Article by the Drummond Team
‘Brace the Core’ or ‘Engage the Core’ has almost become a mantra chant in the fitness industry. As an exercise therapist, I often wonder if it means anything at all to a client or class member and if they actually know how to control movement through micro control within the trunk. I think as instructors we must first be familiar with the anatomy, physiology and kinesiology of the core so that we can properly teach clients or class members how to engage the body correctly. i.e. engage the intrinsic (deep stabilising) muscles to protect the spine whilst activating the superficial (global) muscles during functional and everyday movements.
The core refers to two elements of the trunk and attached levers musculature. It refers to the muscle groups which sit deep and closest to the spine as intrinsic stabilisers and the global mobilisers which are the muscles we use for movement. Good core stability is the ability to create deep pelvic and spinal activation in order to support the movement required during any chosen activity.
The intrinsic stabilising muscles are the deep muscles with their origin or insertion closest to the spine & pelvis
These muscles form a cylinder of support around the spine. By co-contraction in the correct recruitment sequence initiated by (either a feed forward or backward control mechanism) messaging from the global prime movers.
These muscles include:
Transversus Abdominus (anteriorly via abdominal aponeurosis)
Internal Obliques (antero-lateral)
Pelvic floor (inferior)
Deep erector spinae muscles (posterior)
Quadratus Lumborum (postero-lateral)
Directionally located these deep stabilisers work as a cylinder unit of stability to support the spine.
These deep stabilisers should:
- Turn on before you move to support the spine and pelvis
- Turn on and stay on as you move
- Work at a low intensity and stay on for long periods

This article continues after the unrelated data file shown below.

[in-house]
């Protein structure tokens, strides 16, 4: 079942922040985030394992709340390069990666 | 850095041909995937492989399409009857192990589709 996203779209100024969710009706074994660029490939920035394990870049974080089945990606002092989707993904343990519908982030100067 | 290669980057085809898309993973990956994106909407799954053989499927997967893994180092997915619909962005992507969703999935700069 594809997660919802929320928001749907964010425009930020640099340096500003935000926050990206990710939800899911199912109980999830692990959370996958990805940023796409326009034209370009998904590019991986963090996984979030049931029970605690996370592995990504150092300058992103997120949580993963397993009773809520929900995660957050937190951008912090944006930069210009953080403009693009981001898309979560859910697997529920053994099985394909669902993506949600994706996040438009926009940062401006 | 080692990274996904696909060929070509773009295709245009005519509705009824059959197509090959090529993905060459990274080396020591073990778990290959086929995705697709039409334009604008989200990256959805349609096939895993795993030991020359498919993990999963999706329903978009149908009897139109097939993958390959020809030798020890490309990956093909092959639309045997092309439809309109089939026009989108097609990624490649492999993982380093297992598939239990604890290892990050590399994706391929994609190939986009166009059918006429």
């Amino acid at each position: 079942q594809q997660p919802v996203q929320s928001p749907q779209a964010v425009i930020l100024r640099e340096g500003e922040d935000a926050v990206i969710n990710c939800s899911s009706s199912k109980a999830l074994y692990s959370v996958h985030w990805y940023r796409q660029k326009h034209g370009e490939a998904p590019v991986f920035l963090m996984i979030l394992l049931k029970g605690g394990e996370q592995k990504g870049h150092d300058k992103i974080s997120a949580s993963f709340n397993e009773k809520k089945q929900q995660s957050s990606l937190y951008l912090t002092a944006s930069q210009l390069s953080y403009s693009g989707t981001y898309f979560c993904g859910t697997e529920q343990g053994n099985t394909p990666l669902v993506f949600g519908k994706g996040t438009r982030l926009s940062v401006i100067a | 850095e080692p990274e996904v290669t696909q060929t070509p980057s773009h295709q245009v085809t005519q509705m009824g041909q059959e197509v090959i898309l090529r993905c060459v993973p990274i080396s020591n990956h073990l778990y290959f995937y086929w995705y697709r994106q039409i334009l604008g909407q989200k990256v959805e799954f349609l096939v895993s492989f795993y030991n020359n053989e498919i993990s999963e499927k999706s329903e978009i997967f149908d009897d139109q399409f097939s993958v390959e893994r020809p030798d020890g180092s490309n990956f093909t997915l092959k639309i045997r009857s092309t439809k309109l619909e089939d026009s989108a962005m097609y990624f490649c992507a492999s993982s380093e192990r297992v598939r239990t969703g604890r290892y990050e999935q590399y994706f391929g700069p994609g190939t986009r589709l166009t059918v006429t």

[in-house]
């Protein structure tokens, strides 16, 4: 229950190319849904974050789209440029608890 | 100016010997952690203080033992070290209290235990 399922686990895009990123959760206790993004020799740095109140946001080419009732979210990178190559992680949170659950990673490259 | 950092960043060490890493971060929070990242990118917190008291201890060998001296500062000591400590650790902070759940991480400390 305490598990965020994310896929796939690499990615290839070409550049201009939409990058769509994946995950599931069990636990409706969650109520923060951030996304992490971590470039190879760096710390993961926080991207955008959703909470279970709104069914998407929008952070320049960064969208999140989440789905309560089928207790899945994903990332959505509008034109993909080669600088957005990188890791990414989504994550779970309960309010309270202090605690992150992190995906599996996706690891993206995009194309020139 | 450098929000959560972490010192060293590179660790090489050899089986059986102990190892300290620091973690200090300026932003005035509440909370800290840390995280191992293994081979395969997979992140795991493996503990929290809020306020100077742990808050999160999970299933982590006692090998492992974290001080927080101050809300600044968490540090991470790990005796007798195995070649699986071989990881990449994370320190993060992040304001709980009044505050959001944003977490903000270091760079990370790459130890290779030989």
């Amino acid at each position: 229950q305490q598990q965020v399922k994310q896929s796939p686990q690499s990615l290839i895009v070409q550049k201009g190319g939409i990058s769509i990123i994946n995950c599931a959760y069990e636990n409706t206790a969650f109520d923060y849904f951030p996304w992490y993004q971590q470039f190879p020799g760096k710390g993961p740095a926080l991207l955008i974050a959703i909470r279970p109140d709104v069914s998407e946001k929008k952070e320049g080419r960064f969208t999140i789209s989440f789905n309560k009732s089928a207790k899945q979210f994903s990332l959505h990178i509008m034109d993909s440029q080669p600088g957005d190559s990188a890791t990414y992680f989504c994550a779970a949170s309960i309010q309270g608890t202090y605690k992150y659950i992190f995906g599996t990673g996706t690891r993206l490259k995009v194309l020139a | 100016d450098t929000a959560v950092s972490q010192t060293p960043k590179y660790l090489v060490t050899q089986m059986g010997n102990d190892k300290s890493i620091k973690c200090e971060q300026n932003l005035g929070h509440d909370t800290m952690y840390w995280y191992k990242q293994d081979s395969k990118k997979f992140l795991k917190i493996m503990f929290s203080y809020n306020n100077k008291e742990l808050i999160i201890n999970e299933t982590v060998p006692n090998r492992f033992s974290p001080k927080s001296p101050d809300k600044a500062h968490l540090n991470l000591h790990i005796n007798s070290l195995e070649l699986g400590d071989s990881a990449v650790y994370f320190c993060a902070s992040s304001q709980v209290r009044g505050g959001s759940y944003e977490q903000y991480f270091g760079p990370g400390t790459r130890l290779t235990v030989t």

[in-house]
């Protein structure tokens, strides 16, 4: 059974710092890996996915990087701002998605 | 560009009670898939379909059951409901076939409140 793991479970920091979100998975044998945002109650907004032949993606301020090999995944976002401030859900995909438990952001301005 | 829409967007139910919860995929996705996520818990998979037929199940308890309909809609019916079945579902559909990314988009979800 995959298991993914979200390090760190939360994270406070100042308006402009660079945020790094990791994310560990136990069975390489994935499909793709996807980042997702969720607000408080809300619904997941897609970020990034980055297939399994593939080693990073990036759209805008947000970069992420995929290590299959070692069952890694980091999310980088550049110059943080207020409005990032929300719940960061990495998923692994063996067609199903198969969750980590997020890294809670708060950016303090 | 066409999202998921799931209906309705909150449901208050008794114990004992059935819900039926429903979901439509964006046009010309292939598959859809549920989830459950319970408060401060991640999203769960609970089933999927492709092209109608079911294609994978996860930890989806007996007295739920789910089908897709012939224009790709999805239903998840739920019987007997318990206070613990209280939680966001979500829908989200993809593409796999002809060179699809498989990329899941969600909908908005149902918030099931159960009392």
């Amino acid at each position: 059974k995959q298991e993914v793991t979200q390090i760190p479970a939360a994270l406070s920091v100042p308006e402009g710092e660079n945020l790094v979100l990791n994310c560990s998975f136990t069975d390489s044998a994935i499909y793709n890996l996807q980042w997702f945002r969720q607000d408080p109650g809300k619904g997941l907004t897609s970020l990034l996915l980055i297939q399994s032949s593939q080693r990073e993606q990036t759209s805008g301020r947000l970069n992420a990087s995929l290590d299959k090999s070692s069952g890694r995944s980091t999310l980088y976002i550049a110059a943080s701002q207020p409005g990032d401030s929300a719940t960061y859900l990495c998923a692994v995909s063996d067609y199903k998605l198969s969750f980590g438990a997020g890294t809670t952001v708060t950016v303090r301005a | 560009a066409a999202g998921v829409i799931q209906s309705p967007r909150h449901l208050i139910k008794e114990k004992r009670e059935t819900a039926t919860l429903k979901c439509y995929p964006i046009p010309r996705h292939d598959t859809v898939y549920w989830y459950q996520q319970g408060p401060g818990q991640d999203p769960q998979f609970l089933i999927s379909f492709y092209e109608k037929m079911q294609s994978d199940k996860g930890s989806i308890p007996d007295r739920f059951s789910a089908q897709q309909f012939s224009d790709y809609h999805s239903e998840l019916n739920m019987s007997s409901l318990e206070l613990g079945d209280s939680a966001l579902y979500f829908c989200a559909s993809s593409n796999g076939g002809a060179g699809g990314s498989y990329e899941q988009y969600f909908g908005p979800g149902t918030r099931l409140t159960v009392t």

- Work independently of the global movement
Modern living means that for a good many people this cylinder doesn’t activate when or how it is supposed to, leading to compensation and a global movement pattern dysfunction. As the cylinder can work independently of the global mobilisers, if ‘switched off’ the global mobilisers move the spine without it’s stabiliser on and put the spine at risk. This often leads to back pain and other issues. If the body didn’t compensate the spine would be unable to resist the forces of gravity or muscle pull and would collapse. Once back pain is evident, the local stabilisers may have an even more delayed activation response prior to movement .
In observing our clients move, it is important that we assess their movement patterns to understand whether the intrinsic stabilisers or global mobilisers are underactive or overactive in the movement. We need to activate this deep intrinsic system to improve its recruitment and function and reduce the global muscle compensatory movement. This will improve posture, stabilise the spine, reduce back pain and generally make your clients feel and move better.
As the functions of the intrinsic stabilisers are different to the global mobilisers of the spine, it isn’t as simple as saying ‘engage the core’ or any derivative of it. I believe that as instructors we have the ability to observe and analyse the effective recruitment of muscles in a sequence and timing that is correct. We can then introduce movement that is stability focussed and emphasises the stabilising characteristics of the cylinder and to introduce movement strategies such as micro control to effectively increase true engagement and reduce the compensatory movement about the spine.
I am confident I am preaching to the converted and that the benefits of this approach will be obvious to all.
How do we recognise stability through the core local stabilisers? Think about the list of muscles above. You must activate the pelvic floor, engage through TVA and abs, elevate through the breast bone without flaring the ribs to free up the diaphragm and to make the diaphragm, pelvic floor connection through iliopsoas. Did that bear any relation to ‘engage the core’.
When you then apply an exercise movement to your client, watch for any disengagement through this process and any compensatory movement that happens in the very 1st second of a movement.
i.e As an example, lie on the floor in neutral spine, with legs in an A frame, engage the local stabilisers as above, and the hands by the side on little fingers only.
Lift one knee into table top, was there any compensatory movement in the 1st second, i.e. abdominal doming, popping through the spine, pressure through the hands, movement through thoracic.
If micro control isn’t evident then this needs to be developed prior to any larger global movements. If you can’t hold it then you can’t move it.
If you are interested in learning more about this area of exercise why not join our therapy exercise course